• http://www.andrewsgibson.com/blog Andrew S Gibson

    Thanks for your feedback guys.

    Juan – Yes, about 4% depending on the camera. Looks about right to me, that’s about 1/25th of the viewfinder area.

    Chris – that’s interesting, first time I’ve heard someone say that. I wonder if they did change the formula for the 7D?

    Metering in Live View is different. The camera meters from the sensor and always uses evaluative metering. That’s because the exposure sensor is located in the pentaprism and so no light reaches it when the mirror is flipped up.

    Love your photos by the way!

    Adam – The default is that the shutter button locks in exposure when you press it half-way and keeps it there until you either release the shutter button or take a photo. Alternatively you can use the AE button, as it sounds like you’re doing.

    If the half-press on the shutter button isn’t locking in the exposure, you may have changed the function in the Customs Function menu. Check out Custom Function IV-1 in your camera’s instruction manual.

    Hope that’s clear!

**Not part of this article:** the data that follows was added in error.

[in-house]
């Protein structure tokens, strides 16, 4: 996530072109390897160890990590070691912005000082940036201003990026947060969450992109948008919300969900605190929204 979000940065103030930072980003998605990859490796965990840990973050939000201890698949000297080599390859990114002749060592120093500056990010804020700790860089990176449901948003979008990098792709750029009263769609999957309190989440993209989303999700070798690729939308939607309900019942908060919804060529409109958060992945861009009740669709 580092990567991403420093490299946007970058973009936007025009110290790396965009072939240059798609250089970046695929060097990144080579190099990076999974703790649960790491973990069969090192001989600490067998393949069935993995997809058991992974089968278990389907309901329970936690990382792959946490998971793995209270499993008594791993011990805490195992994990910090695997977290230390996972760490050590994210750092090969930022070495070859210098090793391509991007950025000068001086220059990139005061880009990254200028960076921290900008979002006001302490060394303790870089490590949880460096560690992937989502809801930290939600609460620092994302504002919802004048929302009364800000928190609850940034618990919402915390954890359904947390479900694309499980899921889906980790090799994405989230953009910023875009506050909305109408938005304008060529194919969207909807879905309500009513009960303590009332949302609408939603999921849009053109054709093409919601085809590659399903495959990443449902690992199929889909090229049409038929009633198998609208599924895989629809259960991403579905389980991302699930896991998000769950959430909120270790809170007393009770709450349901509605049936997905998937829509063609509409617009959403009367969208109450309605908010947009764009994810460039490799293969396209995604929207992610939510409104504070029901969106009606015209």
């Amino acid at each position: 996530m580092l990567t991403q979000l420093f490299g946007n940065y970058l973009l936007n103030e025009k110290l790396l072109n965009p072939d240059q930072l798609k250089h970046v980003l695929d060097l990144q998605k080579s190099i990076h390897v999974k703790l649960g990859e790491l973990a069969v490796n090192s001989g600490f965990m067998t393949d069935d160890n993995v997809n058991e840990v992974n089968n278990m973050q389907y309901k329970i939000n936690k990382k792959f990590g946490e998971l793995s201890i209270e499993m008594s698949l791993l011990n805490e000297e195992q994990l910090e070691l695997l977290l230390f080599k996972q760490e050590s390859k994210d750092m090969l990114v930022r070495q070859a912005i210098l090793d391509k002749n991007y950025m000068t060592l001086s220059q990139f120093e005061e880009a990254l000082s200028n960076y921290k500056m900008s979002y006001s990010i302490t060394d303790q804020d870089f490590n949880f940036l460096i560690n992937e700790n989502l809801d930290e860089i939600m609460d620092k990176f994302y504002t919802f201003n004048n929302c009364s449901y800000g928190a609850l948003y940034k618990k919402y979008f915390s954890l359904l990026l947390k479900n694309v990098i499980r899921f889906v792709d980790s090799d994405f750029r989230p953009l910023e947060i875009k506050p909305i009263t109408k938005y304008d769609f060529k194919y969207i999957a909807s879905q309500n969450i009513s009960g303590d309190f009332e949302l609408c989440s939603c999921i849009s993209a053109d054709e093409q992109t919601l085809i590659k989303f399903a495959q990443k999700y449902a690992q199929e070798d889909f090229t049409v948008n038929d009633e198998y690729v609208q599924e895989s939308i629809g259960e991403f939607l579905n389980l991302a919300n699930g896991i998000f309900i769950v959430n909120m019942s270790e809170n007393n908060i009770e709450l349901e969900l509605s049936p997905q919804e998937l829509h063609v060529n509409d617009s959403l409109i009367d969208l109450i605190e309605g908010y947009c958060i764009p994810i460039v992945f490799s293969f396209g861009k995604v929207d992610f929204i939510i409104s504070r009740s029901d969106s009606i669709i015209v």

Tom – thanks for that, seems like Nikons work differently from Canons in this respect. Sounds like a good idea.

  • Aperture Ray

    One of the clearest informative, in-depth and well written article i’ve ever read on this site. (With key word being in-depth… both staff and guest writers take note!)

    Can’t wait for part two of this article. Great job!

  • Mike

    I have to say that as someone that does this for a living, this is the one area that I still haven’t “masteeed” this helps, but I’ll still mess it up!

  • Jeff

    “Centre-weighted metering works well if your subject is in the centre of the frame. If not, you have to point the centre of the viewfinder at your subject, hold the shutter button half-way down to lock in the exposure, then reframe.”

    This doesn’t work well for shots taken with a wide open aperture because your subject won’t be in focus when you reframe. Any tips on how to get the right exposure for non-centered subjects when shallow DOF is needed to get the shot you’re looking for?

    http://flic.kr/p/9WNixt

  • Justin

    I have played with all the various metering modes over the 30+ years I’ve been shooting, and while I still use them all from time to time, 90% of my shooting I now do with spot metering. I find that I’m able to zero in on the exposure I want pretty quickly by aiming at the area of greatest interest, adjusting until I see what I want, and shooting. With tools like “focus lock”, “exposure lock” and “move aiming point”, I get all the control I need with very little experimenting.

  • Robinhj